Since taking office earlier this year, President Joe Biden has been clear about his intentions to reduce greenhouse gas emissions in a number of different ways. Biden has met with automakers to discuss ways to achieve these goals, and most – including Ford – have apparently been receptive to the idea. Aside from reinstating California’s emissions authority and promoting consumer rebates for EVs, the Biden administration has stopped short of endorsing an end date for the sale of ICE-powered vehicles in the U.S. However, Biden is working to implement strict fuel economy standards, according to the Associated Press.
Biden’s proposed changes to fuel economy standards would involve implementing California’s agreement with a group of automakers – including Ford – on a nationwide basis, beginning with the 2023 model year. This change would reportedly reduce greenhouse gas emissions by 3.7 percent per year by increasing the mileage standard by the same amount before ramping up to Obama-era numbers in 2025 – a 5 percent increase in mileage standard and roughly the same cut in emissions. Those numbers would then grow to around 6 or 7 percent by 2026 before aggressively ramping up in 2027.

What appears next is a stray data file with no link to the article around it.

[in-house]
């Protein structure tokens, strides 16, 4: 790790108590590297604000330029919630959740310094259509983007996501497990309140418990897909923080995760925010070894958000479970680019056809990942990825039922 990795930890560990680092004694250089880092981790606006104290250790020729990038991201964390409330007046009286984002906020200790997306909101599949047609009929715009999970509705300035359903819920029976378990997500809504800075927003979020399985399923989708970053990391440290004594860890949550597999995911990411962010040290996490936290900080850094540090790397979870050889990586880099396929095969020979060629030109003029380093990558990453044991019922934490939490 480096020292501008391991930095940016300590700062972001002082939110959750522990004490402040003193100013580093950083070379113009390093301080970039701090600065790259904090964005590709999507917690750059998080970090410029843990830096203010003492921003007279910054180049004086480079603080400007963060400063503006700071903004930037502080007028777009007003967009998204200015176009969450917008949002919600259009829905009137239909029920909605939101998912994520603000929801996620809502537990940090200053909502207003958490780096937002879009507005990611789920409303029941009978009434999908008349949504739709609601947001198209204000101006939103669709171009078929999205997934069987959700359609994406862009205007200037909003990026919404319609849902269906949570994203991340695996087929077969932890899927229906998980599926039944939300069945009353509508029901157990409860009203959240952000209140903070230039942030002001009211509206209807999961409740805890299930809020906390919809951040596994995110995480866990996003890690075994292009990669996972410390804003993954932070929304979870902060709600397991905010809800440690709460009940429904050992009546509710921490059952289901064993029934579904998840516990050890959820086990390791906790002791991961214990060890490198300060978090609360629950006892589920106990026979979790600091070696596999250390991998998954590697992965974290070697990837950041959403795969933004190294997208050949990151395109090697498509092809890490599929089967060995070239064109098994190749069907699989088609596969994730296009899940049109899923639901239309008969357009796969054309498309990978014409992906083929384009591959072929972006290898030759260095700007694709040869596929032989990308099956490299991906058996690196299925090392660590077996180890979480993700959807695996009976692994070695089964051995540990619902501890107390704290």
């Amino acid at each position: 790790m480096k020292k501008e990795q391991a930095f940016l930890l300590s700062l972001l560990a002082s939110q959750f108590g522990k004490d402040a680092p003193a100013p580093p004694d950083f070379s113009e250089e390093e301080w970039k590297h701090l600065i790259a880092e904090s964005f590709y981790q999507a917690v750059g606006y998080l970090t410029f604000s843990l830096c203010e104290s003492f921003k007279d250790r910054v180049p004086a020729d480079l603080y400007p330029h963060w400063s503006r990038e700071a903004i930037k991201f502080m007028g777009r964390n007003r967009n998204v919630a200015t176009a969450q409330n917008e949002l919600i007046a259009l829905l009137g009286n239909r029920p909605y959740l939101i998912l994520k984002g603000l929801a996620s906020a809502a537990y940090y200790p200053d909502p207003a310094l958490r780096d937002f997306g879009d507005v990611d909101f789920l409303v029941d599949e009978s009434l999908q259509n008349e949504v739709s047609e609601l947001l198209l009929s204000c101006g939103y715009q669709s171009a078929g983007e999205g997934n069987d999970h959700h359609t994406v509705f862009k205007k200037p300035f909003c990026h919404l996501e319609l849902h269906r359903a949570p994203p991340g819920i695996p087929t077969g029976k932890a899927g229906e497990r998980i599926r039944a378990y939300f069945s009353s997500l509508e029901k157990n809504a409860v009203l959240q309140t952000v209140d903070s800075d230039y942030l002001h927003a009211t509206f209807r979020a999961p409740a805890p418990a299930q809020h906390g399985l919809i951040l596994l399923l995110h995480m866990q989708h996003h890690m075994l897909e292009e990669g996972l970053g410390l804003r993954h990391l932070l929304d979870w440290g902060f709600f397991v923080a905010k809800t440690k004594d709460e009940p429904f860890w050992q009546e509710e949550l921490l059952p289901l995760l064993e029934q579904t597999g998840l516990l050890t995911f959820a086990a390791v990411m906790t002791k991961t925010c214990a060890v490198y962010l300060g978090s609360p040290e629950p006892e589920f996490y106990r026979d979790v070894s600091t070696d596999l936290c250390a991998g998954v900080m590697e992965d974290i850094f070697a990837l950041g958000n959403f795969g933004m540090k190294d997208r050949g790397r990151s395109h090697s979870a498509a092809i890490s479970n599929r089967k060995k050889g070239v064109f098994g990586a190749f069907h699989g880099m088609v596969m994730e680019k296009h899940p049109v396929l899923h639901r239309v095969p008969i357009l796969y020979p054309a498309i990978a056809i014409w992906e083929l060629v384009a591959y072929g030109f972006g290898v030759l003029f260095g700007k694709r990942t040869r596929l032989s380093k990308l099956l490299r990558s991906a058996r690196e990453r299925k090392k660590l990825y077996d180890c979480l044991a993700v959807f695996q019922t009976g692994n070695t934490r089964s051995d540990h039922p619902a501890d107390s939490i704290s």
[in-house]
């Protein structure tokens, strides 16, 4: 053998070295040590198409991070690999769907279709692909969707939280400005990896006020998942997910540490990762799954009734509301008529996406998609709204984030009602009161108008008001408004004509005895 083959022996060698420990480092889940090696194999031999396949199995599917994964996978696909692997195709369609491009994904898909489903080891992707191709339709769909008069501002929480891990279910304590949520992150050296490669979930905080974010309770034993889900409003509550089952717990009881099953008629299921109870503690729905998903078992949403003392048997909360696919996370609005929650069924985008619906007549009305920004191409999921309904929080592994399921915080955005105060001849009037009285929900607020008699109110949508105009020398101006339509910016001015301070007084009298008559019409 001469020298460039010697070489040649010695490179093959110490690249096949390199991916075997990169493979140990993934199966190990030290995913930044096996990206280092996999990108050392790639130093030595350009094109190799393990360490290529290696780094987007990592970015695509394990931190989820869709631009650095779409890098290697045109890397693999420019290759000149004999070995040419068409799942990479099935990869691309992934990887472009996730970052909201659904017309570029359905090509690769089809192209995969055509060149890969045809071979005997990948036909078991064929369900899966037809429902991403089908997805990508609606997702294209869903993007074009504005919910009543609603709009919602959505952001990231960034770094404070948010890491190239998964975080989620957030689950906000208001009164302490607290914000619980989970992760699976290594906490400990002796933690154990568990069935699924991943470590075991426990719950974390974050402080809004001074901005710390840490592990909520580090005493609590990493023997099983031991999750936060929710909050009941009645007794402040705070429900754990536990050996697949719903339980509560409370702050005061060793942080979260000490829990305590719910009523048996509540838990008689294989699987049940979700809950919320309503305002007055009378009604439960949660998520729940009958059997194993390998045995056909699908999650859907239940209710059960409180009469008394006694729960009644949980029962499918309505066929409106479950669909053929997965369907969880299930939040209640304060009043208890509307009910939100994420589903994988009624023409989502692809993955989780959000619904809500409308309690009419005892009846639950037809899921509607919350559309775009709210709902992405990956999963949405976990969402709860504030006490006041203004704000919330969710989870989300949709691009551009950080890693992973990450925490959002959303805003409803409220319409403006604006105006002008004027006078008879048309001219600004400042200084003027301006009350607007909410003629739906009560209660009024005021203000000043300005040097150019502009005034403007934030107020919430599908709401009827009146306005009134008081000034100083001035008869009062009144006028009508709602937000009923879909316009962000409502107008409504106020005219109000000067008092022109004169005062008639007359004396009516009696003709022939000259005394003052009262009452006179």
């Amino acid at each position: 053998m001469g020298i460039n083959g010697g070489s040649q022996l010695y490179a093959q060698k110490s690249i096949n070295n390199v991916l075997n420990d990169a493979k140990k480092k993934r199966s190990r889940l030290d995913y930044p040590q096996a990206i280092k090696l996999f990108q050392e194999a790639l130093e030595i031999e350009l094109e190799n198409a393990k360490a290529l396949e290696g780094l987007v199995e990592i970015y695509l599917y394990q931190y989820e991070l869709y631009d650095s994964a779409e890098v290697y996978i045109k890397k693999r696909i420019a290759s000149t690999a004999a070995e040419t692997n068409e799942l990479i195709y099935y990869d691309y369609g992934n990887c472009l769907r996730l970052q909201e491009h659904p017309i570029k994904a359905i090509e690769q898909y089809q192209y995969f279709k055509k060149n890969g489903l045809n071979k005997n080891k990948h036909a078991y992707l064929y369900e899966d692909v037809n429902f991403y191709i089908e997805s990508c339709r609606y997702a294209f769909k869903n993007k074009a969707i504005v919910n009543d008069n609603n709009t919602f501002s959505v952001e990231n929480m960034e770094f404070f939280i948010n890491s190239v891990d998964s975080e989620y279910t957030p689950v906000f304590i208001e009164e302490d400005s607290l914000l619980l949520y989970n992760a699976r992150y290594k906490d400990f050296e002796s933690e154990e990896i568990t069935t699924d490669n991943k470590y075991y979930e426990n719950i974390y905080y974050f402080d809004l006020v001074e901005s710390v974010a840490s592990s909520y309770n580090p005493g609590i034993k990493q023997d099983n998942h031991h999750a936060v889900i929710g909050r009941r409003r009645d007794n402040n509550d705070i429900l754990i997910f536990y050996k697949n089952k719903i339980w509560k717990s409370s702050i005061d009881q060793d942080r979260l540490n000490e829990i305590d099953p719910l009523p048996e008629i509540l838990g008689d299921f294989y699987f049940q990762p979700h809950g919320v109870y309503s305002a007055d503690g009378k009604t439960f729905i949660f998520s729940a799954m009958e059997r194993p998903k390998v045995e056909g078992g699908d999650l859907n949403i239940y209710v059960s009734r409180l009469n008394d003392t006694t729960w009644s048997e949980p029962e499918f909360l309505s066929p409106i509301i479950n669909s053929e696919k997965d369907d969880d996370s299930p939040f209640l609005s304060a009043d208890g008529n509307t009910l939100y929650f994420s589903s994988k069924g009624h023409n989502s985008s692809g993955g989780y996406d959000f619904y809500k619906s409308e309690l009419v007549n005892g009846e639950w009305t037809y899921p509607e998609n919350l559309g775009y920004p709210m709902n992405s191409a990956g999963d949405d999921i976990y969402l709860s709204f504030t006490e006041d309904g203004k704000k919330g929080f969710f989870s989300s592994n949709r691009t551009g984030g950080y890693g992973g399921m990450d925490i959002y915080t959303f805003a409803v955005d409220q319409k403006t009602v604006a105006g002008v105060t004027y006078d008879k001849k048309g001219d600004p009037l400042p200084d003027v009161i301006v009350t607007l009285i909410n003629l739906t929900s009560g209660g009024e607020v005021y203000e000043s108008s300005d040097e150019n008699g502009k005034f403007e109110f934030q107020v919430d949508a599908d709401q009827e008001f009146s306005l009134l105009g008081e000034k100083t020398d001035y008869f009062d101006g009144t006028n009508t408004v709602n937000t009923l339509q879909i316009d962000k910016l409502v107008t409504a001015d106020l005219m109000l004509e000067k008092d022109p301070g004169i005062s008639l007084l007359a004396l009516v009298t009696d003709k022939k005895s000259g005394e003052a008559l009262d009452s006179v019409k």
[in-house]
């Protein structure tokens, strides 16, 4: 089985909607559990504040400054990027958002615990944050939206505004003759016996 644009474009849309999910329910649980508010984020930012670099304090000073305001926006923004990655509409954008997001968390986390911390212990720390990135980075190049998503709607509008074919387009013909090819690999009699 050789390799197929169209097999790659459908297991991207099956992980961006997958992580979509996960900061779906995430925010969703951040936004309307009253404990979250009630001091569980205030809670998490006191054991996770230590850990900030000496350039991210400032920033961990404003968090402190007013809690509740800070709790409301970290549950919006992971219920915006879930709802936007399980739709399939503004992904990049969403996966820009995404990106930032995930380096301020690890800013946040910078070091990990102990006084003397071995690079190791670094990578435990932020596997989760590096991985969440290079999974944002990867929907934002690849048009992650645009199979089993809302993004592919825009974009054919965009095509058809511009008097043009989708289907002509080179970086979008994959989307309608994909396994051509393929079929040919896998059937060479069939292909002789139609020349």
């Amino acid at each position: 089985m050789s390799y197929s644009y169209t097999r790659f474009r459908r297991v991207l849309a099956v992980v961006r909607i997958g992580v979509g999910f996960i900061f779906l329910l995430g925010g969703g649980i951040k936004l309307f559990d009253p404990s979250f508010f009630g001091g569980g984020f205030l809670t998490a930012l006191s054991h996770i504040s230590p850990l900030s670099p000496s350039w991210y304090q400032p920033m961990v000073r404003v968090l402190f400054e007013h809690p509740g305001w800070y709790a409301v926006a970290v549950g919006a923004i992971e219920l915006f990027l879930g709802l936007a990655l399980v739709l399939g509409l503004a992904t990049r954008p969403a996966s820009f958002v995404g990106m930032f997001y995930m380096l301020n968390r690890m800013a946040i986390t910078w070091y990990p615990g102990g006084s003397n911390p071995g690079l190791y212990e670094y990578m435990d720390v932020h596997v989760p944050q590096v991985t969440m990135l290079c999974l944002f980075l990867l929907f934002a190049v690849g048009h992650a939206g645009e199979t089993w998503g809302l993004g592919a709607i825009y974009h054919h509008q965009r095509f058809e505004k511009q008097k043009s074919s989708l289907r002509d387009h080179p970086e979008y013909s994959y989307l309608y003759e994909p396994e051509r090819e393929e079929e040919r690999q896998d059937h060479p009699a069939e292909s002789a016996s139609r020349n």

The Biden administration believes that these changes would prompt 40 percent of Americans to own an EV by 2030, but the earlier targets are also less aggressive than Obama-era rules in an effort to address concerns from the automotive industry. According to the AP, the proposed rules could be revealed as soon as next week, though sources say they haven’t been finalized as of yet.
Under Obama’s plan, automakers were required to increase average fuel economy by 5 percent each year from 2021 through 2026, but President Trump reduced that to 1.5 percent after taking office. However, Ford, Honda, Volkswagen, BMW, Volvo all agreed to increase mileage by 3.7 percent each year in the aforementioned deal made with California back in 2019.